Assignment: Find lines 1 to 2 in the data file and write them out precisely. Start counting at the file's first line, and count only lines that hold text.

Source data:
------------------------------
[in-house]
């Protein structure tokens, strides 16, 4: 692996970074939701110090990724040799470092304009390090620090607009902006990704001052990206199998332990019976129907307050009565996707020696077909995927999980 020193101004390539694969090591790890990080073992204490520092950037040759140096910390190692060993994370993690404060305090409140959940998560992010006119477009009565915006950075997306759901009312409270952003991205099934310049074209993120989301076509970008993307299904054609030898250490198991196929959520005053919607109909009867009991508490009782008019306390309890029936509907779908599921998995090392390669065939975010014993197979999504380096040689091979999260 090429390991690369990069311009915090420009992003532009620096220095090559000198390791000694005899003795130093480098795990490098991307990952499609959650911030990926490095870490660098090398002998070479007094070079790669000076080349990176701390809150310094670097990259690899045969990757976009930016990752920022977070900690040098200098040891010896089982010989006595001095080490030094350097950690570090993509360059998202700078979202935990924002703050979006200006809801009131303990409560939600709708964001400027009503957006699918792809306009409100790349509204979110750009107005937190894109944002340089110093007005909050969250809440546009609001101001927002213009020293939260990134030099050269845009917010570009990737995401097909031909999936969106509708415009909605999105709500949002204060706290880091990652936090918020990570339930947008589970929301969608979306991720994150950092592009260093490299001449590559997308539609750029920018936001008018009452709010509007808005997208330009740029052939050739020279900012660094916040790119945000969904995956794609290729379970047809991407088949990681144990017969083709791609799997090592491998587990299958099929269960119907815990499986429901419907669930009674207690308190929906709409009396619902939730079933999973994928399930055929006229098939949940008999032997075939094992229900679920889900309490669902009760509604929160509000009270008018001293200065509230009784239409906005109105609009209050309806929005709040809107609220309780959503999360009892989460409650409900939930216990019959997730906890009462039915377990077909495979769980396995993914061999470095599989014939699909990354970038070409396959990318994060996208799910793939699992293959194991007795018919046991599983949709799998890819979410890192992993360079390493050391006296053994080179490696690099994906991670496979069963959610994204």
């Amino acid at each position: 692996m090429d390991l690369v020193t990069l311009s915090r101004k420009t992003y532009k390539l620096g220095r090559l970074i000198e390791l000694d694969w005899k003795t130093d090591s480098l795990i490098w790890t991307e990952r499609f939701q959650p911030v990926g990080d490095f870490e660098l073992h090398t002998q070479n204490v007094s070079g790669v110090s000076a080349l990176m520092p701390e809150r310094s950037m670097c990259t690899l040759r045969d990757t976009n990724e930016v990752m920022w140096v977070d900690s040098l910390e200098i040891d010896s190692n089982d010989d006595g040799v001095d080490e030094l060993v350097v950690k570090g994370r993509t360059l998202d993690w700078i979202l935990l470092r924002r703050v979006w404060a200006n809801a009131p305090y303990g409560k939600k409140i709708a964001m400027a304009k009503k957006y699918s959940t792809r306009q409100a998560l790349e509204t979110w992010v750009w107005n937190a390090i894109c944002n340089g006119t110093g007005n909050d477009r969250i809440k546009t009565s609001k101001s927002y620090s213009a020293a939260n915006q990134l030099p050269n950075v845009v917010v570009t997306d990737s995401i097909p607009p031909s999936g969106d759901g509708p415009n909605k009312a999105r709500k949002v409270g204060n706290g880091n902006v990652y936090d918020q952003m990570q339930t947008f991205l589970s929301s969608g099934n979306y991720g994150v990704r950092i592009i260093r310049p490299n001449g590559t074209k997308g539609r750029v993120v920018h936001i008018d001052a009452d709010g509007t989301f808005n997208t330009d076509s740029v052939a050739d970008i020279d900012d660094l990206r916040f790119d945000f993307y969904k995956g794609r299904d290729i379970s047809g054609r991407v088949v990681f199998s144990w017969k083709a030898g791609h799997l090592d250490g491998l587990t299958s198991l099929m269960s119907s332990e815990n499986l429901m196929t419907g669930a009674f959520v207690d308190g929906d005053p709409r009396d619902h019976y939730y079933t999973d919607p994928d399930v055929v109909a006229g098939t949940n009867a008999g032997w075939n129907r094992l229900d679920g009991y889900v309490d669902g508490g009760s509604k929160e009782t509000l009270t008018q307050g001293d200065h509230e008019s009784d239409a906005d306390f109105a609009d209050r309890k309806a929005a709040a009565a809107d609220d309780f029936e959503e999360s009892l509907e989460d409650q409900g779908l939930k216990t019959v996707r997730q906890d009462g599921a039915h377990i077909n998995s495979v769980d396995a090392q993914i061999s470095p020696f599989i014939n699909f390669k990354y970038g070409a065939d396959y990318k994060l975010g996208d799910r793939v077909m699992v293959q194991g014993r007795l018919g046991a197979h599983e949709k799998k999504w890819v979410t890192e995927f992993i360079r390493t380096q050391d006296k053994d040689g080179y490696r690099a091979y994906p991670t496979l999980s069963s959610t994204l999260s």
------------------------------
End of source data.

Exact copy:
[in-house]
């Protein structure tokens, strides 16, 4: 692996970074939701110090990724040799470092304009390090620090607009902006990704001052990206199998332990019976129907307050009565996707020696077909995927999980 020193101004390539694969090591790890990080073992204490520092950037040759140096910390190692060993994370993690404060305090409140959940998560992010006119477009009565915006950075997306759901009312409270952003991205099934310049074209993120989301076509970008993307299904054609030898250490198991196929959520005053919607109909009867009991508490009782008019306390309890029936509907779908599921998995090392390669065939975010014993197979999504380096040689091979999260 090429390991690369990069311009915090420009992003532009620096220095090559000198390791000694005899003795130093480098795990490098991307990952499609959650911030990926490095870490660098090398002998070479007094070079790669000076080349990176701390809150310094670097990259690899045969990757976009930016990752920022977070900690040098200098040891010896089982010989006595001095080490030094350097950690570090993509360059998202700078979202935990924002703050979006200006809801009131303990409560939600709708964001400027009503957006699918792809306009409100790349509204979110750009107005937190894109944002340089110093007005909050969250809440546009609001101001927002213009020293939260990134030099050269845009917010570009990737995401097909031909999936969106509708415009909605999105709500949002204060706290880091990652936090918020990570339930947008589970929301969608979306991720994150950092592009260093490299001449590559997308539609750029920018936001008018009452709010509007808005997208330009740029052939050739020279900012660094916040790119945000969904995956794609290729379970047809991407088949990681144990017969083709791609799997090592491998587990299958099929269960119907815990499986429901419907669930009674207690308190929906709409009396619902939730079933999973994928399930055929006229098939949940008999032997075939094992229900679920889900309490669902009760509604929160509000009270008018001293200065509230009784239409906005109105609009209050309806929005709040809107609220309780959503999360009892989460409650409900939930216990019959997730906890009462039915377990077909495979769980396995993914061999470095599989014939699909990354970038070409396959990318994060996208799910793939699992293959194991007795018919046991599983949709799998890819979410890192992993360079390493050391006296053994080179490696690099994906991670496979069963959610994204």